Richard Thornton | Mar 17, 2017 | 1
The famous marble statues of Etowah Mounds . . . what you were never told
They say if you tell a tall tale enough times, it becomes the truth. That certainly seems the case these days in the world of Southeastern archaeology. What began as a tall tale in an issue of National Geographic Magazine in 1991 has now completely permeated the “body of knowledge” to the point that the academicians, who represent themselves as being “experts” on Etowah Mounds, replicate it in their publications as a known fact, not needing a specific citation.
Again, we will see that Life is Indeed a Tapestry. Unknowingly, my own life was interwoven into the events that created the tall tale, so that one day in the 21st century, I would know it for what it was.
Go to virtually all references, including Wikipedia. Look up a description of the famous marble statues at Etowah Mounds in Cartersville, GA. You will be told that shortly before the second abandonment of Etowah Mounds around 1375 AD, the leaders of Etowah hastily “buried” the two statues in a pit because they are angry at the leadership. While lowering the statues into their grave, they fell. The second statue struck the first one and chipped it.
Some articles include an alternative, minority opinion that the statues were actually buried by the enemies of Etowah, when they sacked the city. It is true, that ancestors of the Creeks would bury the statues found in an enemy town to ritually kill the ancestral line of the enemy king. The Mayas did this also.
The diorama of this dramatic event is the centerpiece of the Etowah Mounds Museum seen above in the heading. It was stated as fact by a very popular article in National Geographic Magazine, written by a senior editor from the Southeast, who actually worked at the Etowah Mounds dig as a teenager. A legion of dissertations, theses and professional papers have been written that use this event as a starting point for investigating the sudden burning, sacking and abandonment of Etowah Mounds, until it was reoccupied by another people about 25 years later.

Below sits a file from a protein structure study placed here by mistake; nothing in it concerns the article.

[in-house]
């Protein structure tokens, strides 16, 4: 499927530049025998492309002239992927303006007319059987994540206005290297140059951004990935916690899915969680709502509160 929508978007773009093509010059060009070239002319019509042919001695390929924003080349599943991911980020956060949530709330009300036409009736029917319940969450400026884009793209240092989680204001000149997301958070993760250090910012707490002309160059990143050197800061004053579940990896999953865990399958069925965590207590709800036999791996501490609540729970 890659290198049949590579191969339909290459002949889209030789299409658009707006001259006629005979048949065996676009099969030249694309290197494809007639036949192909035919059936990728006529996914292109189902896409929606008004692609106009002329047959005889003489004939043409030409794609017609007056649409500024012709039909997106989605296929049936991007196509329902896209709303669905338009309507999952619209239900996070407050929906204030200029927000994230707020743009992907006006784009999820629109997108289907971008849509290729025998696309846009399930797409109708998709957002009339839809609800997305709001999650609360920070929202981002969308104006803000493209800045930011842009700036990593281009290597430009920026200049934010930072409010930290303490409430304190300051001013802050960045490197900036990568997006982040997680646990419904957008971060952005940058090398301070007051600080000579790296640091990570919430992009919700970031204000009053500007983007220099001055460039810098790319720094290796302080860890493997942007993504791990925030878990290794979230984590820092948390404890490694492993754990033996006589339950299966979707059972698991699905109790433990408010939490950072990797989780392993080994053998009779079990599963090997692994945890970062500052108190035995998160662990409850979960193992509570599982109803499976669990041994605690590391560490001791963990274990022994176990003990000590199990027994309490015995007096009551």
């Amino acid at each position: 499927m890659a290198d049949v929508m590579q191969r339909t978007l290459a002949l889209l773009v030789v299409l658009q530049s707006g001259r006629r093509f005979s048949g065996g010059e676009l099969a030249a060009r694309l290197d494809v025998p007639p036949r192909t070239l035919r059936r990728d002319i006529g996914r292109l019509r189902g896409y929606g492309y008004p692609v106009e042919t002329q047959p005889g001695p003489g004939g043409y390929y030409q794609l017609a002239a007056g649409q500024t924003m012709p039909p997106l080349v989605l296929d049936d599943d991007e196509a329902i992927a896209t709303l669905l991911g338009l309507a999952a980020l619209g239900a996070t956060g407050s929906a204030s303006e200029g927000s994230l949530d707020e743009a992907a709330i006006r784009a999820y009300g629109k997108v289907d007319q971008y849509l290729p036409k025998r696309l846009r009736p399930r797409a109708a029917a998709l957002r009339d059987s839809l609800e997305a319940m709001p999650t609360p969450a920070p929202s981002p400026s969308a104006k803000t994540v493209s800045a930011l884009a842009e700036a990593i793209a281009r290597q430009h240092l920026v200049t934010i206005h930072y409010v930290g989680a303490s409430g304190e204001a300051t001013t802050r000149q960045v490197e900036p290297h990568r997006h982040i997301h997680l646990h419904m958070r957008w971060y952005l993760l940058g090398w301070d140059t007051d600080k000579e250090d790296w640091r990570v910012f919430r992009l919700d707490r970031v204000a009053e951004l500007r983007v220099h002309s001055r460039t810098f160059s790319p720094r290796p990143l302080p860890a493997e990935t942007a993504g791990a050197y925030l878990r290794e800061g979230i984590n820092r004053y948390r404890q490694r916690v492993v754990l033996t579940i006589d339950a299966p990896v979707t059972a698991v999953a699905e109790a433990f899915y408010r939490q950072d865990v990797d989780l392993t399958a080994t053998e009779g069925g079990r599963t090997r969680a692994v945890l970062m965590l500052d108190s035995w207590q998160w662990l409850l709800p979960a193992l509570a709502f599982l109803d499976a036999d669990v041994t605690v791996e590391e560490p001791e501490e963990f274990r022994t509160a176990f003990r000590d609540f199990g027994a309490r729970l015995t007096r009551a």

The National Geo article
In October 1991, National Geographic Magazine published “Etowah: A Southeastern Village in 1491.” The author was George Stuart, the extremely talented senior photographer and staff archaeologist for National Geo. Stuart had worked at Etowah in the summer of 1955. This would lead to him being hired as a cartographer for a National Geo expedition at a Maya city in Yucatan and an extraordinary career with the magazine. He would ultimately obtain a PhD in Anthropology at UNC-Chapel Hill and write eight books on the Mayas or other peoples in the Americas with his wife, Gene or his son, David.
If the name David Stuart sounds familiar, he is the archaeologist, who as a teenager became the first person to translate the Maya writing system. While living with his parents on archaeological sites, he taught himself so well that he became the master. David Stuart has been named one of the seven great innovators in archaeology by the Smithsonian Institute.
Stuart interviewed anthropology professors at the University of Georgia for his article. Apparently, that was the source of the story about the statues being buried. The National Geo article was the first time that this story had ever been published, however.
The article including several dramatic paintings of Etowah Mounds as it supposedly looked when occupied. All were grossly inaccurate in their portrayal of the town plan, architecture and the appearance of the occupants. The artist apparently used the Lebanese actor, who portrayed Corporal Max Klinger in “Mash” as his model.